Change. In our constantly evolving society, it is impossible to escape it. We see it in constantly shifting political ideologies. We see it in our communities, schools, homes and businesses through technology advancing faster than we ever imagined. We see it within our personal relationships as we move across the lifespan and from one life phase to another. And, we hopefully see it within ourselves when we try to adopt a new habit.
But what happens when the changes are quite drastic, or even worse, could bring about unpredictable results? As a 21 year old college student, I’ve experienced a variety of large scale and small scale changes. For example, the political climate in the U.S. is quite different now than when I was born. On a more personal scale, I left behind a small rural community at 18 and moved to a city with more diversity than I’d encountered in my entire life time. And on an even smaller scale, I’ve seen relationships with friends from home and friends I’ve made here evolve—some got stronger, and some have faded a little.
Yet in spite of all of this change in the world and my life, I have not shied away from the unknown. Sure, there have been moments where I was unsure about what was around the corner. But, if I’ve learned anything in my time at Ohio State, it is this: It is so important to embrace the chaos that change can be. I’ve embraced chaos as president of my sorority, where our organization’s membership has doubled in size in less than 2 years (and is still growing). I’ve embraced chaos after informing my parents (who have lived in my hometown all their lives) that I was considering attending graduate school in another state. And, with aspirations for a career in Extension, I’ve embraced the organized chaos surrounding its efforts to figure out where we will take the organization in the coming years. It’s been organized chaos, but chaos nonetheless.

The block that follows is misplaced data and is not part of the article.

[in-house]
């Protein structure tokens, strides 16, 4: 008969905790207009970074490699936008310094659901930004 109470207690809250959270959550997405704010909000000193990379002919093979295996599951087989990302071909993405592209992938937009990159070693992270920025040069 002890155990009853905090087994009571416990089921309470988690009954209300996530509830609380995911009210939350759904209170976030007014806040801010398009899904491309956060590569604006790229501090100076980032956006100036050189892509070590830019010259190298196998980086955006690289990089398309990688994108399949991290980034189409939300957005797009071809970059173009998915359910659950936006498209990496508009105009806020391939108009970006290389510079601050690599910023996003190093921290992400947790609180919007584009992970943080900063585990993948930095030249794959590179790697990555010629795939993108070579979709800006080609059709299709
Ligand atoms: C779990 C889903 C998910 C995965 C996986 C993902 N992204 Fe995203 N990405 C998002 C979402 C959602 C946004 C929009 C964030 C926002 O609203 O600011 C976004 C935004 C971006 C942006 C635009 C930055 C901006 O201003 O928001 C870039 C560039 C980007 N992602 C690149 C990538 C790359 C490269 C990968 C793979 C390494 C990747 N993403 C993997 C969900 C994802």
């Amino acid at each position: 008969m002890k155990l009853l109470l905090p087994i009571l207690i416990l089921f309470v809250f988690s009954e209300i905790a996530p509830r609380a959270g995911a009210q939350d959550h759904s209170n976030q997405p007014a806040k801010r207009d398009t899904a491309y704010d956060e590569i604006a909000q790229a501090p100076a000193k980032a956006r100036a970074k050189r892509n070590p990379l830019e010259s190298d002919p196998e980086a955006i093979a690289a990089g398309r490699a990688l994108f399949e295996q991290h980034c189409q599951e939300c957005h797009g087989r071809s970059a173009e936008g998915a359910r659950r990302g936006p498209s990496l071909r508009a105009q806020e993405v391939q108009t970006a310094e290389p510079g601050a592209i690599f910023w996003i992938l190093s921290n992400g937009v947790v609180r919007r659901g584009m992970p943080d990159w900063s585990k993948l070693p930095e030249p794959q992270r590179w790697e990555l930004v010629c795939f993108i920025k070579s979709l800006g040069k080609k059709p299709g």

Through these experiences, I’ve realized that change is a natural part of our lives. Instead of fearing change, I’ve realized how freeing it can be to embrace it. For example, if, while leading my sorority, I’d held tightly to the status quo for fear of change, we’d still be stuck with a variety of outdated policies and procedures.
A little faith can help too. A little faith in the notion that trying something new is worth the effort, even if the results don’t go exactly as we might have anticipated. Although my parents were initially shocked at my idea of moving away, they have begun to warm up to the idea and are now very supportive. Again, we need to “embrace the chaos,” no matter how hard it may seem in its early phases.
As you encounter change in your personal and professional life, I hope that you will resist the tendency to stick to the status quo and allow yourself to have faith it will all work out. Change doesn’t have to be scary—it can actually be very exciting. And for even more excitement, why not consider how you could help someone else embrace their own chaos?
Mariah Stollar is a Student Assistant for the State CD Office. She is a senior at The Ohio State University, majoring in community leadership.